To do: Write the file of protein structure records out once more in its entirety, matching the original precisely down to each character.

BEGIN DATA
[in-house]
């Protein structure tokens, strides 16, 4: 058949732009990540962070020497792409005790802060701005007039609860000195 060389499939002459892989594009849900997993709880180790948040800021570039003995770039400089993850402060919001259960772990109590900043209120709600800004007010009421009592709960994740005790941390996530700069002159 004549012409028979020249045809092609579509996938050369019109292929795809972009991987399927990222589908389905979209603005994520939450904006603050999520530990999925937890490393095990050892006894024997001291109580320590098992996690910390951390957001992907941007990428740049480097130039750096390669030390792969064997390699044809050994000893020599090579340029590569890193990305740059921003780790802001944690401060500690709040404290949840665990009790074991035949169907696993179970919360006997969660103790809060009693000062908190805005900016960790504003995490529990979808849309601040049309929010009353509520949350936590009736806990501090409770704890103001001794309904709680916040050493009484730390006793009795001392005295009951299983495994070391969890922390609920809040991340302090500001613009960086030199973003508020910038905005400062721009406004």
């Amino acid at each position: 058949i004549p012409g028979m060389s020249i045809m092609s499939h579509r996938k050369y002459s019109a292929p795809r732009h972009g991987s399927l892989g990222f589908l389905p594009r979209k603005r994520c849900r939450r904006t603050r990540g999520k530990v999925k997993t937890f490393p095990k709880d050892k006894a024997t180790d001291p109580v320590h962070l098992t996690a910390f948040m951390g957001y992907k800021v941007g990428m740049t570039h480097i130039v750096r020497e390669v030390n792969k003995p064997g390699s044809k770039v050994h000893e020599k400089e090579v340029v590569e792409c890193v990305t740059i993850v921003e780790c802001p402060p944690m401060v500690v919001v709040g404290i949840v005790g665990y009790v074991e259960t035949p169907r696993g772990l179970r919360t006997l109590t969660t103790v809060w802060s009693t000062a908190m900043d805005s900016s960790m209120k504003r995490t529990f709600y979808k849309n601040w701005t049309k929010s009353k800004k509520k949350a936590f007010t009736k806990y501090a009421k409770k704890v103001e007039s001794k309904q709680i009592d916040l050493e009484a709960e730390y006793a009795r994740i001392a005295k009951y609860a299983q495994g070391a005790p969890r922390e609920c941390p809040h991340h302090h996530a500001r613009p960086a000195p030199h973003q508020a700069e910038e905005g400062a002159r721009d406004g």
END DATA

[in-house]
């Protein structure tokens, strides 16, 4: 058949732009990540962070020497792409005790802060701005007039609860000195 060389499939002459892989594009849900997993709880180790948040800021570039003995770039400089993850402060919001259960772990109590900043209120709600800004007010009421009592709960994740005790941390996530700069002159 004549012409028979020249045809092609579509996938050369019109292929795809972009991987399927990222589908389905979209603005994520939450904006603050999520530990999925937890490393095990050892006894024997001291109580320590098992996690910390951390957001992907941007990428740049480097130039750096390669030390792969064997390699044809050994000893020599090579340029590569890193990305740059921003780790802001944690401060500690709040404290949840665990009790074991035949169907696993179970919360006997969660103790809060009693000062908190805005900016960790504003995490529990979808849309601040049309929010009353509520949350936590009736806990501090409770704890103001001794309904709680916040050493009484730390006793009795001392005295009951299983495994070391969890922390609920809040991340302090500001613009960086030199973003508020910038905005400062721009406004």
């Amino acid at each position: 058949i004549p012409g028979m060389s020249i045809m092609s499939h579509r996938k050369y002459s019109a292929p795809r732009h972009g991987s399927l892989g990222f589908l389905p594009r979209k603005r994520c849900r939450r904006t603050r990540g999520k530990v999925k997993t937890f490393p095990k709880d050892k006894a024997t180790d001291p109580v320590h962070l098992t996690a910390f948040m951390g957001y992907k800021v941007g990428m740049t570039h480097i130039v750096r020497e390669v030390n792969k003995p064997g390699s044809k770039v050994h000893e020599k400089e090579v340029v590569e792409c890193v990305t740059i993850v921003e780790c802001p402060p944690m401060v500690v919001v709040g404290i949840v005790g665990y009790v074991e259960t035949p169907r696993g772990l179970r919360t006997l109590t969660t103790v809060w802060s009693t000062a908190m900043d805005s900016s960790m209120k504003r995490t529990f709600y979808k849309n601040w701005t049309k929010s009353k800004k509520k949350a936590f007010t009736k806990y501090a009421k409770k704890v103001e007039s001794k309904q709680i009592d916040l050493e009484a709960e730390y006793a009795r994740i001392a005295k009951y609860a299983q495994g070391a005790p969890r922390e609920c941390p809040h991340h302090h996530a500001r613009p960086a000195p030199h973003q508020a700069e910038e905005g400062a002159r721009d406004g």